Monday, April 5, 2010

Sembler bill continues with lawmaking process

Bluffton Today

The Sembler deal continues to meander through the legislative process. It is considerably different than when it emerged from the House. This is the way these things happen and the current iteration is not a surprise to this representative.

While it may appear to the casual observer of the Beaufort County delegation that the right hand doesn’t know what the left hand is doing, in truth, that appearance is misleading.

The present form of the Sembler deal has Jasper County being allowed to tax itself to help the developer offset infrastructure costs. To most folks, this is a fair compromise, which has the added advantage of allowing the local municipality a stake in the outcome of the project. Instead of the state putting up the investment while the city of Hardeeville looks to be the primary beneficiary, the town now has some “skin” in the game.

While there is likely to be additional change to the final agreement, there are a few constants that will remain as far as I am concerned. One is the environmental component of the project. You may remember some time ago I asked to see the stormwater management plan being put together by the developer. Sembler was very forthcoming with the initial plan and I was able to run it by several experts, who, like me, were pleasantly surprised by the plan.

I was less impressed with our ability to compel the developer to execute the plan and follow through on the prescribed maintenance in the out years of the project. I knew, however, that the Senate would make changes to the overall deal and we would get another cut at this before the dirt started moving.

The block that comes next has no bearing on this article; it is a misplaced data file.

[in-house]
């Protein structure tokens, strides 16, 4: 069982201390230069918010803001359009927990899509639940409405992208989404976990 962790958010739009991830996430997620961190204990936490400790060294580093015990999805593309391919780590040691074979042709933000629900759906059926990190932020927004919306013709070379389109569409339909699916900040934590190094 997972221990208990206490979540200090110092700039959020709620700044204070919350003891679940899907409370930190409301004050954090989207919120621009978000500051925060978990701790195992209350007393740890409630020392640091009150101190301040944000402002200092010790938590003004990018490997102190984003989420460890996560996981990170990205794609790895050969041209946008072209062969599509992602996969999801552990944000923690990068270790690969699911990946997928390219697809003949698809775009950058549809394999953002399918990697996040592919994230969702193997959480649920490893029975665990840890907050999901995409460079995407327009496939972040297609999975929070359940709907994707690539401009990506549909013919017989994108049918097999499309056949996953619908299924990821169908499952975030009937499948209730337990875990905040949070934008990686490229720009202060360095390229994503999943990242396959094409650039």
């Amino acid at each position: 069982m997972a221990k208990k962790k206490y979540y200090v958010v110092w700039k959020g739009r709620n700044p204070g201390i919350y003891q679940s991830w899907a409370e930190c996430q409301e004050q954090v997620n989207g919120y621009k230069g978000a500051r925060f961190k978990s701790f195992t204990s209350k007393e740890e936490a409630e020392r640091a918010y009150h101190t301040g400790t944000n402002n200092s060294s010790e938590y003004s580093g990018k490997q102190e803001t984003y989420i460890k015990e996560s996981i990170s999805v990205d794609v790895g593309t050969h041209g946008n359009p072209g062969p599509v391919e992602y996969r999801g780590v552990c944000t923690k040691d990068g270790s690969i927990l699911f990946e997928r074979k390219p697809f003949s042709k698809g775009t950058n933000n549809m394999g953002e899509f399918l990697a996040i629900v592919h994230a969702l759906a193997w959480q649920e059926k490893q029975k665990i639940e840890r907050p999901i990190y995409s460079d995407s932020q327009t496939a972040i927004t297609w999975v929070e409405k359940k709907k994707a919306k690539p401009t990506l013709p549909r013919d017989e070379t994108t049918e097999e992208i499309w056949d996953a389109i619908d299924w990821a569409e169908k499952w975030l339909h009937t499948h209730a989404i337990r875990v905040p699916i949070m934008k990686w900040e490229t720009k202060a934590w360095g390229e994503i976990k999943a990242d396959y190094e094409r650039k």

The second part of the matter on which I am focused is jobs — local jobs. If this project ever gets to the execution stage, I want to see local bulldozers and dump trucks out there doing the site prep. I want to see local carpenters and roofers and sheetrockers working in and on the buildings. This is before any of the local sales staff is hired or trained. By local, I mean businesses and residents from Beaufort, Jasper and Hampton counties.

As chairman of the Economic Development Subcommittee of the House Ways and Means Committee, any deal that emerges from the Senate will come before my panel for approval. Before any approval is given, there will be ironclad stipulations covering both environmental and workforce aspects of the project that will define what needs to happen until the expiration of the incentives.

In all probability, there will be an appointed board, representing all parties to the agreement, which will certify the stipulations are met before each incentive payment is made.

I want to say a few words on the Higher Education, Technology and Cultural Subcommittee portion of the budget. The total general fund base reduction to these folks is almost $86 million. The Commission on Higher Education was cut $1.6 million. Their task is to investigate the manner in which institutions are using LIFE and Palmetto Fellows scholarships and enhancements, which are stipends for selected science and math majors. The state library received a $1.5 million base reduction.

All told, reductions to higher education, technical education and related areas was around 21 percent. For good or ill, these cuts were wholly offset by federal funds, which are likely nonrecurring. We have made it clear to all institutions that these are non-recurring dollars and to plan accordingly.

Next week, more budget details. Enjoy this gorgeous Lowcountry spring.